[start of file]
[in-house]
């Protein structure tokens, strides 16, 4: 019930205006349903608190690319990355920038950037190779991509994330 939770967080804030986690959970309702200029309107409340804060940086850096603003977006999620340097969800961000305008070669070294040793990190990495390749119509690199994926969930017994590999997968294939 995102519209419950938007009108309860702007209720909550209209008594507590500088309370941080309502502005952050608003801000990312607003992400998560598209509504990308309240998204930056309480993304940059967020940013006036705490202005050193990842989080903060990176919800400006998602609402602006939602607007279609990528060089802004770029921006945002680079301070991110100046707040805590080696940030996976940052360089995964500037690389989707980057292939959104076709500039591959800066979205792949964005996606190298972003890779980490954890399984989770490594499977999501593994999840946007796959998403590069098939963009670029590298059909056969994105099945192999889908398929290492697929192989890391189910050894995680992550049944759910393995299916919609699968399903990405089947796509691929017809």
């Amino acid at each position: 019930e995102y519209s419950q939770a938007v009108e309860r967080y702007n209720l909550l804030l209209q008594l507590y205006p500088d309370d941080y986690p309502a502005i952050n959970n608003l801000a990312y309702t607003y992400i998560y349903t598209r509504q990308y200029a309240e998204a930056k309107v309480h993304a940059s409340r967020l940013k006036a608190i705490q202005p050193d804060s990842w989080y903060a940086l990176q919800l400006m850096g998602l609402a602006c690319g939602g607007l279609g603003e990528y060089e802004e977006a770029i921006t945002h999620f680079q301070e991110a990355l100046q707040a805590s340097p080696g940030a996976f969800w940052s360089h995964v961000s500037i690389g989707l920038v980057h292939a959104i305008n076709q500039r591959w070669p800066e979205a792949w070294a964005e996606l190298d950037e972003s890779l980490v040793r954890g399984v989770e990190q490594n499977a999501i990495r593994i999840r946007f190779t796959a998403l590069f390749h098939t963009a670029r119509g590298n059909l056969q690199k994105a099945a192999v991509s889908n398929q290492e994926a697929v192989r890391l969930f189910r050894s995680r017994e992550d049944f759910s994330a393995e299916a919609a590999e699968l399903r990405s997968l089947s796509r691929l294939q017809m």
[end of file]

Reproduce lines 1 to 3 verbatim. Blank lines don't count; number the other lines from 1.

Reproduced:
[in-house]
């Protein structure tokens, strides 16, 4: 019930205006349903608190690319990355920038950037190779991509994330 939770967080804030986690959970309702200029309107409340804060940086850096603003977006999620340097969800961000305008070669070294040793990190990495390749119509690199994926969930017994590999997968294939 995102519209419950938007009108309860702007209720909550209209008594507590500088309370941080309502502005952050608003801000990312607003992400998560598209509504990308309240998204930056309480993304940059967020940013006036705490202005050193990842989080903060990176919800400006998602609402602006939602607007279609990528060089802004770029921006945002680079301070991110100046707040805590080696940030996976940052360089995964500037690389989707980057292939959104076709500039591959800066979205792949964005996606190298972003890779980490954890399984989770490594499977999501593994999840946007796959998403590069098939963009670029590298059909056969994105099945192999889908398929290492697929192989890391189910050894995680992550049944759910393995299916919609699968399903990405089947796509691929017809």
């Amino acid at each position: 019930e995102y519209s419950q939770a938007v009108e309860r967080y702007n209720l909550l804030l209209q008594l507590y205006p500088d309370d941080y986690p309502a502005i952050n959970n608003l801000a990312y309702t607003y992400i998560y349903t598209r509504q990308y200029a309240e998204a930056k309107v309480h993304a940059s409340r967020l940013k006036a608190i705490q202005p050193d804060s990842w989080y903060a940086l990176q919800l400006m850096g998602l609402a602006c690319g939602g607007l279609g603003e990528y060089e802004e977006a770029i921006t945002h999620f680079q301070e991110a990355l100046q707040a805590s340097p080696g940030a996976f969800w940052s360089h995964v961000s500037i690389g989707l920038v980057h292939a959104i305008n076709q500039r591959w070669p800066e979205a792949w070294a964005e996606l190298d950037e972003s890779l980490v040793r954890g399984v989770e990190q490594n499977a999501i990495r593994i999840r946007f190779t796959a998403l590069f390749h098939t963009a670029r119509g590298n059909l056969q690199k994105a099945a192999v991509s889908n398929q290492e994926a697929v192989r890391l969930f189910r050894s995680r017994e992550d049944f759910s994330a393995e299916a919609a590999e699968l399903r990405s997968l089947s796509r691929l294939q017809m």